5. Tell the Latino story. Like Obama, you are the face of a new America. But Latinos, more than African-Americans, represent the fast-growing diversity of our national population. Your speech is the chance to call on fellow Latinos to register and vote and make their voices heard. How well you inspire these potential voters, Mr. Mayor, could decide the outcome and also determine how fast Texas returns to two-party status.

6. Tell the San Antonio story. We are a city with a big heart, the city that opened its arms to Katrina victims, the city that takes in military men and women broken by war and heals them. We are, more and more, a Latino city, one that looks today like many other cities will look tomorrow. We have big city problems, but we are a city on the move. Our economy is more now that just military and tourism. We have a growing biosciences and medical research sector, and we are force in cloud computing. We are blessed with a great natural water resource and the best performing municipal energy utility in the country, one that boasts a diversified portfolio that includes wind and solar. We are a city of job creation , of Brain Gain, a vibrant metropolis with a unique culture that is attracting more and more people who want to live and work here.

7. Speak up for public education and your early childhood learning Brainpower Initiative.  This nation was built in great part on universal public education, which remains the cornerstone for preparing young people for future prosperity. Education is not the same as job training. Yes, schools should help prepare the workforce of the future, but schools also teach critical thinking, they socialize individuals to thrive in a diverse world, and they build young people into engaged citizens. They teach us history and philosophy and where we have been over time so we can understand how we might approach the future. They teach us match and science so we can create and innovate. Our schools help create opportunity, and allow young minorities living in inner city barrios to dream of attending the best universities, acquire the skills to follow passions wherever they lead, propelling some to become big city mayors, governors, even presidents.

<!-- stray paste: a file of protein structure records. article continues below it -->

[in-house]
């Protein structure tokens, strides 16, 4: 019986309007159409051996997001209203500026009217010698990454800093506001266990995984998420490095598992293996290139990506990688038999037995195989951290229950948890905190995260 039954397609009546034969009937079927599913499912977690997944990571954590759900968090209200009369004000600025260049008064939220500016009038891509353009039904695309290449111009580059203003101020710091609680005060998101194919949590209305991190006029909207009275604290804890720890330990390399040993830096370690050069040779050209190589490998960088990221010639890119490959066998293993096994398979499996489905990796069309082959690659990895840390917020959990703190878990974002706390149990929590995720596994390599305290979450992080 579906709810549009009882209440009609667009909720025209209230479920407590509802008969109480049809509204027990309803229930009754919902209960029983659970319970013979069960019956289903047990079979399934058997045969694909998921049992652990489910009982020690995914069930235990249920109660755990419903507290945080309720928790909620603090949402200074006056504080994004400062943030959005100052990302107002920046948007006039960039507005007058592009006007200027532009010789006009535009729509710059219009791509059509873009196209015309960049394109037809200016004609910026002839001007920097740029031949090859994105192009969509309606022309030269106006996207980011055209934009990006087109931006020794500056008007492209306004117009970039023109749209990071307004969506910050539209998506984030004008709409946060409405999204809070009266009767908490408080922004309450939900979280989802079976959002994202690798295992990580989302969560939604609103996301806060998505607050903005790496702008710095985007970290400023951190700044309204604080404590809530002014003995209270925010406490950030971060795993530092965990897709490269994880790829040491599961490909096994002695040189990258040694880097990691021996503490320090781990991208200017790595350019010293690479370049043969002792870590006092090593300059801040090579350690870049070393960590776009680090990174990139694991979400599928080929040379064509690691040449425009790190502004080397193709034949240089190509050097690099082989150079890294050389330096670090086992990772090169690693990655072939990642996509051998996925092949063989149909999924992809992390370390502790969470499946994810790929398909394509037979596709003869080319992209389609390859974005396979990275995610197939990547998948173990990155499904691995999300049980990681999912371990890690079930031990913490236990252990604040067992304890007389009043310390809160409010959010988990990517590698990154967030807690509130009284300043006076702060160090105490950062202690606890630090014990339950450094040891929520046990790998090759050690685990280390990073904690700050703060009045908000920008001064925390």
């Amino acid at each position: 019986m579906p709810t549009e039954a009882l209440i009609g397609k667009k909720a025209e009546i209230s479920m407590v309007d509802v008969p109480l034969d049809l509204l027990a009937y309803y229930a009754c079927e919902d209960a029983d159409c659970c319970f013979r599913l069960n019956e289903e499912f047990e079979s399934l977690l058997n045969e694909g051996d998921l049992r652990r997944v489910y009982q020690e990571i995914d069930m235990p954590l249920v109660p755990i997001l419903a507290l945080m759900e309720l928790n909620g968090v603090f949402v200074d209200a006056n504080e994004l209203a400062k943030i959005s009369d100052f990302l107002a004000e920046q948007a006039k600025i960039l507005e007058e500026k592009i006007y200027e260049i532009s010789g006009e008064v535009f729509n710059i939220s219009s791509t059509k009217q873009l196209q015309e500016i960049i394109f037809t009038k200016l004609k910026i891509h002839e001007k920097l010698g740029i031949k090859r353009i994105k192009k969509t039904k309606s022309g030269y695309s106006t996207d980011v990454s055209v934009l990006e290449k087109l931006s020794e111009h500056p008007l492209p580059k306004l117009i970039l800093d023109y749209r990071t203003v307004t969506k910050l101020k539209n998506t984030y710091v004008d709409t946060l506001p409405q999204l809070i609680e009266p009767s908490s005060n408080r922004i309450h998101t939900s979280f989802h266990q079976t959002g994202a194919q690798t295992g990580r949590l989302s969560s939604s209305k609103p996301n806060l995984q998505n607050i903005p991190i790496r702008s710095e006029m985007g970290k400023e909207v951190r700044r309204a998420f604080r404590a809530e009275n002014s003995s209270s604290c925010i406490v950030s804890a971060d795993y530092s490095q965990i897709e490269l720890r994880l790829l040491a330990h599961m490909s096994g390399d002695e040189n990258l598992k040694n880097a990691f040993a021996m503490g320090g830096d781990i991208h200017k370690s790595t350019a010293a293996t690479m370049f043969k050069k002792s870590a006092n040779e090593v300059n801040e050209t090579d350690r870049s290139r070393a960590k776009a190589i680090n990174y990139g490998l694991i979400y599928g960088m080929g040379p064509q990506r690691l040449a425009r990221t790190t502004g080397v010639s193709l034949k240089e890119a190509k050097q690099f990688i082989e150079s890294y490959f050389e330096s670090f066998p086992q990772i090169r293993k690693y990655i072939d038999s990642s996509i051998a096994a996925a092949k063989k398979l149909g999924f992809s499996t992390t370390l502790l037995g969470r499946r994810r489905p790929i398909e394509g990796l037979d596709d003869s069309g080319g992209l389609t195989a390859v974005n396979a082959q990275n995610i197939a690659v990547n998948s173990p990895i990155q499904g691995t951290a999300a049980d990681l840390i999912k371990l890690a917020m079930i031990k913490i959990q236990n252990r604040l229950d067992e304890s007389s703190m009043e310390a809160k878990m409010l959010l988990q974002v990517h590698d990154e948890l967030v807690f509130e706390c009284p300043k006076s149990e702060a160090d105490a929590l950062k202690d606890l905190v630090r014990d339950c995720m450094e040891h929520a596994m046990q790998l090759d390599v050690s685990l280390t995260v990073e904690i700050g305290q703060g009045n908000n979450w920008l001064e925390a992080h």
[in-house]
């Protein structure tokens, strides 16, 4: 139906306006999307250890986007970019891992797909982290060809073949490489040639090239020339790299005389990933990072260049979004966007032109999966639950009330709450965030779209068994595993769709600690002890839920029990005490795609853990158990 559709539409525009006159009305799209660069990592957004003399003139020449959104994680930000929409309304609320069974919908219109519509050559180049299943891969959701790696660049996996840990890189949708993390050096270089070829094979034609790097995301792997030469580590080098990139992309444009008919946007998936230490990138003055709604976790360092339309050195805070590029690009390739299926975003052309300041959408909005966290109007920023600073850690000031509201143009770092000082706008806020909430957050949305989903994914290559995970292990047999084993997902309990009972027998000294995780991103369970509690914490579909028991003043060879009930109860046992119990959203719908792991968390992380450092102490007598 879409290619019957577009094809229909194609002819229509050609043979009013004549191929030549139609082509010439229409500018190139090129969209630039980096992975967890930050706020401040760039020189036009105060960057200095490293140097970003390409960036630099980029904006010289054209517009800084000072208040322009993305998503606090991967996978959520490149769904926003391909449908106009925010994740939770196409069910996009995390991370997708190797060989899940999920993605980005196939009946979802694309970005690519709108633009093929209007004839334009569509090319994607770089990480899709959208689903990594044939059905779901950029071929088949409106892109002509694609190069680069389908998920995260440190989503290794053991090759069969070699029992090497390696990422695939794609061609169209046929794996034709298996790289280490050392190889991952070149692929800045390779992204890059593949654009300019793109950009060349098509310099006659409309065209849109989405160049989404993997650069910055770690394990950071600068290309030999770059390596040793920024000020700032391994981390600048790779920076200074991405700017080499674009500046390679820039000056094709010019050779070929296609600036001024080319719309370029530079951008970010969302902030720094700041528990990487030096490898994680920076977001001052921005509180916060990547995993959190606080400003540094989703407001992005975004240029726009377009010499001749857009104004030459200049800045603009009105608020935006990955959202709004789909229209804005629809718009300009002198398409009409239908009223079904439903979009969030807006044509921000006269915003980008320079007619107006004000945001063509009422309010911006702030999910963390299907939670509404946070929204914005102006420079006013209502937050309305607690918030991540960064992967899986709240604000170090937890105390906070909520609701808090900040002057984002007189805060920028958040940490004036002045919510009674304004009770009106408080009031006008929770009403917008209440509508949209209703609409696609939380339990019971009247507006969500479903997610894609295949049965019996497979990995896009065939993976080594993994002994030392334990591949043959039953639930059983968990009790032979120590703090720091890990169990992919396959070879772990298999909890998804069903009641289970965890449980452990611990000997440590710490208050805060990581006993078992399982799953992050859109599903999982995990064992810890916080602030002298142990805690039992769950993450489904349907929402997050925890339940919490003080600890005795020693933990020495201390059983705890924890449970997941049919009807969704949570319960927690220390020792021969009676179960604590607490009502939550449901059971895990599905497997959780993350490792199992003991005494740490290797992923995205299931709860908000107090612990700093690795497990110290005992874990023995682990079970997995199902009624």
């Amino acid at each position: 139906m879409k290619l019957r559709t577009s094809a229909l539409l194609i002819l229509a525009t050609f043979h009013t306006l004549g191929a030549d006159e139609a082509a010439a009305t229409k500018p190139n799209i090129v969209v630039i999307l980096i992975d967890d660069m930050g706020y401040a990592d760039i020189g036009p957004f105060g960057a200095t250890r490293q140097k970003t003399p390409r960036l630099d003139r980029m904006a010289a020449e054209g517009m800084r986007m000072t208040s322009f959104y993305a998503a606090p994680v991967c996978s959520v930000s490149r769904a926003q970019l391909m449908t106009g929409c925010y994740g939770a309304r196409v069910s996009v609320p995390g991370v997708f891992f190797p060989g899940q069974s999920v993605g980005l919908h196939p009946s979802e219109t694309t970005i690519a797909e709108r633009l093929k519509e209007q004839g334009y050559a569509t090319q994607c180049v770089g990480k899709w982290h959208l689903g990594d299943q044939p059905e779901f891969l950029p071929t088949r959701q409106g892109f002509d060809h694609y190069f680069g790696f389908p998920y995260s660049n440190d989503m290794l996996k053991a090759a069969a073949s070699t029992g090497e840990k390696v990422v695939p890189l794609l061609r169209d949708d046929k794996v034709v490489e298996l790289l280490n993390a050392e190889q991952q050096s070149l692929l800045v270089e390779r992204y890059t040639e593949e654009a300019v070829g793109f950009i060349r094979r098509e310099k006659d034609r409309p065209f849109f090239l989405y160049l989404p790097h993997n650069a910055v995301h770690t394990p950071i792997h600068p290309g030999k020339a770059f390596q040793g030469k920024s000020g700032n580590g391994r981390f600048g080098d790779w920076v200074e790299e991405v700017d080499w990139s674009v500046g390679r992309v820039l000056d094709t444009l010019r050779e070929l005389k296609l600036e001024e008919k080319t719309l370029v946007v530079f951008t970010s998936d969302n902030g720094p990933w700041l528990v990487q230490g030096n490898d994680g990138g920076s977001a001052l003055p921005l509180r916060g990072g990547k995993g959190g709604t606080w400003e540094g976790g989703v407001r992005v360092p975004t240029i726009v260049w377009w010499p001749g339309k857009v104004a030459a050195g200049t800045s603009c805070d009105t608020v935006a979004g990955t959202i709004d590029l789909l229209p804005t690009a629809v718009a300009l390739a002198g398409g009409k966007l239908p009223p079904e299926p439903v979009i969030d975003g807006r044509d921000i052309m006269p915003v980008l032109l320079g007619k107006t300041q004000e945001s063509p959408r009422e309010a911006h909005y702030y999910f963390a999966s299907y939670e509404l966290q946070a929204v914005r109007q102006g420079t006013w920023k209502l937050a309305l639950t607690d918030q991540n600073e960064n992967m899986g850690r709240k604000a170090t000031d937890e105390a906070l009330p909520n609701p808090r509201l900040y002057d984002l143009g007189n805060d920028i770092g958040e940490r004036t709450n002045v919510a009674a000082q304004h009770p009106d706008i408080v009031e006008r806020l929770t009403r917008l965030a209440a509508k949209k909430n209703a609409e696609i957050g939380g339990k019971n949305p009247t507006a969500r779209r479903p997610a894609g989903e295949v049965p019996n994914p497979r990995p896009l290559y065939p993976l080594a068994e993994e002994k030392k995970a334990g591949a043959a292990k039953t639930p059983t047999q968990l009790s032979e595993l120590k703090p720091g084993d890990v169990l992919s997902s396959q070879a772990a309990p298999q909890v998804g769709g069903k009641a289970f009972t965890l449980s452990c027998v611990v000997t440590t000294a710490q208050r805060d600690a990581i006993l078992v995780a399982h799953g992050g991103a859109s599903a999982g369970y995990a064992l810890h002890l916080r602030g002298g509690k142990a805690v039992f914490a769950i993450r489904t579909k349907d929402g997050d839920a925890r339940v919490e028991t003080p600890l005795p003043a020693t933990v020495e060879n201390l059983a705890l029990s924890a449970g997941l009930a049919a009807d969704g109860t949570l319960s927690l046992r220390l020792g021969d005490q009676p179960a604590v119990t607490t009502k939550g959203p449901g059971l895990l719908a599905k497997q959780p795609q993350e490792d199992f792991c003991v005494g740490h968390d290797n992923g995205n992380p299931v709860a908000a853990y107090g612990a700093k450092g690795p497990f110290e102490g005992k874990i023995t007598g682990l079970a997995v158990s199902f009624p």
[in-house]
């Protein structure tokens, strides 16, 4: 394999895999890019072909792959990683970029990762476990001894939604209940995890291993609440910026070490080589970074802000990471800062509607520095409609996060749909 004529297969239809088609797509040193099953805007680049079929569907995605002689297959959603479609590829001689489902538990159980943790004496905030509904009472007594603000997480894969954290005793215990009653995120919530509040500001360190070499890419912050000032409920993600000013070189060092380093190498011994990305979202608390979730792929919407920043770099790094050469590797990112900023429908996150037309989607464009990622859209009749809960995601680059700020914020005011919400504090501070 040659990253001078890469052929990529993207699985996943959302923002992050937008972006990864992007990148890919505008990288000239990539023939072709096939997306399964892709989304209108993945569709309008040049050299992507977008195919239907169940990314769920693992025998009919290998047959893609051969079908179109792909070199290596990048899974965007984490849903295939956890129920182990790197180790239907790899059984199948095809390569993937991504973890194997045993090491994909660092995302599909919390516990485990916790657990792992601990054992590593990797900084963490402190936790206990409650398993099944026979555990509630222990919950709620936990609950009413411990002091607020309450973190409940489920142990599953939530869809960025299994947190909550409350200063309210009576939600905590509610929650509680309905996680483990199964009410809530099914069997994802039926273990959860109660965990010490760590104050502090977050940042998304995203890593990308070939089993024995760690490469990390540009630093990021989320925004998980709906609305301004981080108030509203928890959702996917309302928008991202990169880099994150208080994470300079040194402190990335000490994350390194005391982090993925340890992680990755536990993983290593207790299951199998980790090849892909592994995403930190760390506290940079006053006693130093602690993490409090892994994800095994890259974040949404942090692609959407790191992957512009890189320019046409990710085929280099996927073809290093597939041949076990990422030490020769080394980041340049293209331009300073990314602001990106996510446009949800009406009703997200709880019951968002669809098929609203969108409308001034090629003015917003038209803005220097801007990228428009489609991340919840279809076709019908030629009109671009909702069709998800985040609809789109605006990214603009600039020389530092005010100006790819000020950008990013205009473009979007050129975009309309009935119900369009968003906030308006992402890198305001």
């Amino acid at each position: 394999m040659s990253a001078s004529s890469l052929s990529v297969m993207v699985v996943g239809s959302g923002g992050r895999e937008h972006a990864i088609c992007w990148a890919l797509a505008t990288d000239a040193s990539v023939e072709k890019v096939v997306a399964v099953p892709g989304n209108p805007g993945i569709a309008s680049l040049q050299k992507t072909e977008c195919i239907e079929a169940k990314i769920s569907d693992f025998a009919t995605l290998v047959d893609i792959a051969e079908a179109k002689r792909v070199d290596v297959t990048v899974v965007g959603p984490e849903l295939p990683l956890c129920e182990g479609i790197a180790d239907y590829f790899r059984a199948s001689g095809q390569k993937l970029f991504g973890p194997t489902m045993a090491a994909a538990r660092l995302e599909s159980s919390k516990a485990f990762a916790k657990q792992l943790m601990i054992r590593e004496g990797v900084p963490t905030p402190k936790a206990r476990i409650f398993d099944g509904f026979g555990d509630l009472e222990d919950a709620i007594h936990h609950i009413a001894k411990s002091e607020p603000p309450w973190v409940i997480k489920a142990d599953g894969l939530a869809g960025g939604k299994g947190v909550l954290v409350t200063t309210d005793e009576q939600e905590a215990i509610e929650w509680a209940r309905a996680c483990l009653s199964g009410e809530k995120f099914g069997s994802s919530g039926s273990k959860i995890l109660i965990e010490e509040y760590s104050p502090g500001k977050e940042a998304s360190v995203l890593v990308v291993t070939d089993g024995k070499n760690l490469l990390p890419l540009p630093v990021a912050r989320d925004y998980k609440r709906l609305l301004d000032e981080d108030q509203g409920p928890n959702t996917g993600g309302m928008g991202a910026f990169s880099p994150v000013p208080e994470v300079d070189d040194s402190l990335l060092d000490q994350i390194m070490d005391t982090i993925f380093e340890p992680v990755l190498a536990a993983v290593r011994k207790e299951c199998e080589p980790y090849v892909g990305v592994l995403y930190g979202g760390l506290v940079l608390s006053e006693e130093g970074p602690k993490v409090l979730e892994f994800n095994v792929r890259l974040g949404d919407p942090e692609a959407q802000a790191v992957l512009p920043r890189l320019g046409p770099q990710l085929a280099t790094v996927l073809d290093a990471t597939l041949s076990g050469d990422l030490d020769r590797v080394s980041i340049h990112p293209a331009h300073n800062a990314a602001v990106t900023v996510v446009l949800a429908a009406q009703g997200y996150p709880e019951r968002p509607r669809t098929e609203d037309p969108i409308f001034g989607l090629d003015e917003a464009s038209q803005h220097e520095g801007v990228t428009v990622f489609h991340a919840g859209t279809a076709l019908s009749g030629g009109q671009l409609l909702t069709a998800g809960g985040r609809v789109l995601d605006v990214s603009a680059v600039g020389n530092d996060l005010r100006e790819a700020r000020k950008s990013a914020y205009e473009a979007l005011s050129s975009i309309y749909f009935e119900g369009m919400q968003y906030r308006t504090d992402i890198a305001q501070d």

The Castro twins: Shouldn’t Julián welcome Joaquín to the stage after President Obama speaks and the celebration begins?

8. You and Joaquín were raised by a strong and remarkable woman, Rosie Castro, who made her own name as a civil rights activist. She deserves a solo standup in the spotlight. Joaquin is surely headed for a seat in Congress and a new chapter in his own political story. You might as well introduce the rest of the country to him now, and let everyone get a good look at your identical twin. Let’s hope circumstances allow him to join you on stage after Pres. Obama speaks.

9. You also have wife Erica and three-year-old daughter Carina Victoria to introduce to the nation. People everywhere will feel they come to know you better by meeting all the Castros.

10. Dress: Navy blue suit, pale blue shirt, red tie. Be serious, but be inspirational. Don’t be afraid to show you have a sense of humor. Let’s see the Castro smile.

We’ll be watching with pride, Mr. Mayor.

Follow Robert Rivard on Twitter @rivardreport or on Facebook.

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Robert Rivard

Robert Rivard, co-founder of the San Antonio Report, is now a freelance journalist.